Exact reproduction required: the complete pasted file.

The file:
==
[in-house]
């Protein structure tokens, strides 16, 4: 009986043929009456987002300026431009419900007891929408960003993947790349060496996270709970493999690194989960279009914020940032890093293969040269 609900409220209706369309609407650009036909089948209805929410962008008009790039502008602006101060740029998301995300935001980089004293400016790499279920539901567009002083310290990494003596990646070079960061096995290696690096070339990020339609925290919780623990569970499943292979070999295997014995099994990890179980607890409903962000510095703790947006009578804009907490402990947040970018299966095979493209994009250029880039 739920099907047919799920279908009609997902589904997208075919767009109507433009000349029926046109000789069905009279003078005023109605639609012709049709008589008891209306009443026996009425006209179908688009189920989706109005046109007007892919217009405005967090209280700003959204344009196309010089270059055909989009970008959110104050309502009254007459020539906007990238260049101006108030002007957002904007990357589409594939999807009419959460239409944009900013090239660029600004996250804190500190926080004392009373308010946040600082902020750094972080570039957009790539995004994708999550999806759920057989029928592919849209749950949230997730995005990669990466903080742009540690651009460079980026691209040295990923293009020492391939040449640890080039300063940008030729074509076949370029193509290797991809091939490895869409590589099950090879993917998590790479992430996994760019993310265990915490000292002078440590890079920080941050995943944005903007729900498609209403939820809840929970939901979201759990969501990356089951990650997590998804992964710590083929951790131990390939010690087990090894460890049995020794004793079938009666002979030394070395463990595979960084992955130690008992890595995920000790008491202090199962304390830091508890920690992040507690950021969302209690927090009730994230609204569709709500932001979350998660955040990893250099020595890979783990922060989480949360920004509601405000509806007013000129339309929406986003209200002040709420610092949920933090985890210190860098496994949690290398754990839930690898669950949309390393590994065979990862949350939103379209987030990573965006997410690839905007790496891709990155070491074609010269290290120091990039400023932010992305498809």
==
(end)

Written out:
[in-house]
């Protein structure tokens, strides 16, 4: 009986043929009456987002300026431009419900007891929408960003993947790349060496996270709970493999690194989960279009914020940032890093293969040269 609900409220209706369309609407650009036909089948209805929410962008008009790039502008602006101060740029998301995300935001980089004293400016790499279920539901567009002083310290990494003596990646070079960061096995290696690096070339990020339609925290919780623990569970499943292979070999295997014995099994990890179980607890409903962000510095703790947006009578804009907490402990947040970018299966095979493209994009250029880039 739920099907047919799920279908009609997902589904997208075919767009109507433009000349029926046109000789069905009279003078005023109605639609012709049709008589008891209306009443026996009425006209179908688009189920989706109005046109007007892919217009405005967090209280700003959204344009196309010089270059055909989009970008959110104050309502009254007459020539906007990238260049101006108030002007957002904007990357589409594939999807009419959460239409944009900013090239660029600004996250804190500190926080004392009373308010946040600082902020750094972080570039957009790539995004994708999550999806759920057989029928592919849209749950949230997730995005990669990466903080742009540690651009460079980026691209040295990923293009020492391939040449640890080039300063940008030729074509076949370029193509290797991809091939490895869409590589099950090879993917998590790479992430996994760019993310265990915490000292002078440590890079920080941050995943944005903007729900498609209403939820809840929970939901979201759990969501990356089951990650997590998804992964710590083929951790131990390939010690087990090894460890049995020794004793079938009666002979030394070395463990595979960084992955130690008992890595995920000790008491202090199962304390830091508890920690992040507690950021969302209690927090009730994230609204569709709500932001979350998660955040990893250099020595890979783990922060989480949360920004509601405000509806007013000129339309929406986003209200002040709420610092949920933090985890210190860098496994949690290398754990839930690898669950949309390393590994065979990862949350939103379209987030990573965006997410690839905007790496891709990155070491074609010269290290120091990039400023932010992305498809």